GOLF—LEE TREVINO set a single-season money-winning record of $227,243 when he won the $135,000 Sahara in Las Vegas (page 28).
Jack Nicklaus shot a 269 to win the $22,400 Qantas Australian Open in Hobart, Tasmania by eight strokes over Bruce Crampton.
HARNESS RACING—ALBATROSS ($2.60) won the $100,000 Shapiro Stakes at Hollywood Park by three-quarters of a length over Winning Worthy.
HOCKEY—New York stayed on top of the East Division by sandwiching a 7-4 win over Detoit between two 1-1 ties with Pittsburgh (page 26). Montreal climbed over Boston into second by beating the Bruins 5-2 and opened up a three-point edge when rookie Ken Dryden beat Detroit 3-0 for his second shutout of the season. It was a bad week for slumping Boston. Gilles Meloche, a rookie making his first start in goal for California, warded off 34 shots in a 2-0 shutout over Boston, the first to be suffered by the high-scoring Bruins in nearly a year. Dune Wilson gave Vancouver its first shutout since the club entered the league two seasons ago, but Toronto's Bernie Parent had himself a shutout in the same game and it ended 0-0. In the West, Minnesota moved to within two points of Chicago, extending its unbeaten string to seven with wins over Los Angeles, St. Louis and Pittsburgh, and a 1-1 tie with Toronto. With their Mutt and Jeff combination—6'2" Cesare Maniago and 5'7" Gump Worsley—alternating in the nets, the North Stars have allowed only 14 goals in 10 games to lead the league. Los Angeles lost four straight to drop from fourth to the cellar. California won three straight to vault from last place to fifth.
HORSE RACING—SHUVEE ($4.60) won the $111,500 Jockey Club Gold Cup at Aqueduct by seven lengths over Paraje (page 68).
MOTOR SPORTS—New Zealand's DENIS HULME won the final race of the Can-Am series at Riverside, Calif., beating Peter Revson by 46 seconds. Revson, however, finished first in the overall standings for the 10-race series, with Hulme second.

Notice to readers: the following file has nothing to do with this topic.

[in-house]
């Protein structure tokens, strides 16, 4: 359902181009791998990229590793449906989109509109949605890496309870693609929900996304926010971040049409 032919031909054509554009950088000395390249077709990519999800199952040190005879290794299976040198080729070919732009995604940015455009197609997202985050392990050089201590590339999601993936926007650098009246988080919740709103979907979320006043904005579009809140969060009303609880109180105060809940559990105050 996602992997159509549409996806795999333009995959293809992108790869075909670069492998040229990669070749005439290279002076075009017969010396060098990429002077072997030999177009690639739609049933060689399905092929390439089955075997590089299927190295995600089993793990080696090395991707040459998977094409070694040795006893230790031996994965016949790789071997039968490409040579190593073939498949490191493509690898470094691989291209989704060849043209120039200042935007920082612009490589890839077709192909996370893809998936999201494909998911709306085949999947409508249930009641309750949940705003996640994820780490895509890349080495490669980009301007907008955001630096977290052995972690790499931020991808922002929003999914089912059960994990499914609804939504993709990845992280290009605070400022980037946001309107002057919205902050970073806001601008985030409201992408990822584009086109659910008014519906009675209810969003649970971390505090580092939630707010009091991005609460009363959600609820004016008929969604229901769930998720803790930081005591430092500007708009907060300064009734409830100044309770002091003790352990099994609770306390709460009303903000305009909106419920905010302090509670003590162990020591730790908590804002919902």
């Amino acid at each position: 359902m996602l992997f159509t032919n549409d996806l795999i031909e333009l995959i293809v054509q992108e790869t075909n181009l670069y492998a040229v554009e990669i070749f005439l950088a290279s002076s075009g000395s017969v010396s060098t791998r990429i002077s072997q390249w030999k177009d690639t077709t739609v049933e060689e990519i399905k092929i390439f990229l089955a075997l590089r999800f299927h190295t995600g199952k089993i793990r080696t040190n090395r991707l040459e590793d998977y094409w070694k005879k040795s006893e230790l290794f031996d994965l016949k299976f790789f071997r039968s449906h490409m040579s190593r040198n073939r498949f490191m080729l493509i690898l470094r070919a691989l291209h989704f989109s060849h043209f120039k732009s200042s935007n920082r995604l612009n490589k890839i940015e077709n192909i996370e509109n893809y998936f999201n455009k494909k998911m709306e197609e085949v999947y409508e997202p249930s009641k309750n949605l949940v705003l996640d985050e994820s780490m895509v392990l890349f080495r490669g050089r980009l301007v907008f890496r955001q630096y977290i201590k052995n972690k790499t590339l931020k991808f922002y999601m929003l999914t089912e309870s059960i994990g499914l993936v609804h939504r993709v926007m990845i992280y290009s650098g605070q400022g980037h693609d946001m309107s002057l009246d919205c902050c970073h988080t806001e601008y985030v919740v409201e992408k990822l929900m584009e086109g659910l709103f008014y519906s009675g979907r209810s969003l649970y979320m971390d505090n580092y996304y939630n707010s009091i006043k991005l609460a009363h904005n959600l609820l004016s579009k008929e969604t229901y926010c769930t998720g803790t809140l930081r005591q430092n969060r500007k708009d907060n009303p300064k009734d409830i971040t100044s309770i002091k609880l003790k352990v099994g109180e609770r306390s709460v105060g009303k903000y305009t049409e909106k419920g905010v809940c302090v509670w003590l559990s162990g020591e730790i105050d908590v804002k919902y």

TENNIS—ILIE NASTASE of Rumania beat Rod Laver 3-6, 6-3, 6-4, 6-4 in the finals of the $50,000 Embassy Open in Wembley, England to move within one victory of the $25,000 first prize in the 32-tournament Pepsi Grand Prix series.
MILEPOSTS—HIRED: Baltimore Oriole director of player personnel, HARRY DALTON, 43, as executive vice-president and general manager of the California Angels. Dalton, one of the most knowledgeable front-office men in baseball, joined Baltimore in 1953 and became personnel director in 1965. Dalton built pennant winners in 1966, 1969, 1970 and 1971.
NAMED: As winner of the Cy Young Award, VIDA BLUE of the Oakland Athletics. The 22-year-old lefthander was 17-3 by mid-July and finished with a 24-8 record, eight shutouts, 24 complete games, 301 strikeouts and a league-leading 1.82 ERA to become the youngest winner of the award.
RESIGNED: BUTCH VAN BREDA KOLFF, 48, as coach of the Detroit Pistons, because of "pressure and health." Forward TERRY DISCHINGER was named to run the Pistons until a replacement could be found.
RESIGNED: SID ABEL, 53, as coach of the St. Louis Blues after a 3-6-1 start, to become general manager. BILL McCREARY, 36, coach of the Denver Spurs, was named to replace him. FRED GLOVER, 43, fired as coach of the California Golden Seals after three games, was hired by Los Angeles Kings Owner Jack Kent Cooke to replace Larry Regan, who continues as general manager. DOUG BARKLEY, 34, quit as coach of the Detroit Red Wings and was replaced by JOHNNY WILSON, 42.
DIED: JIM PITTMAN, 46, football coach at Texas Christian University, of a heart attack during TCU's 34-27 victory over Baylor at Waco, Texas. Pittman, who had a history of heart trouble, had gone to TCU this season from Tulane, which he built into a Liberty Bowl champion.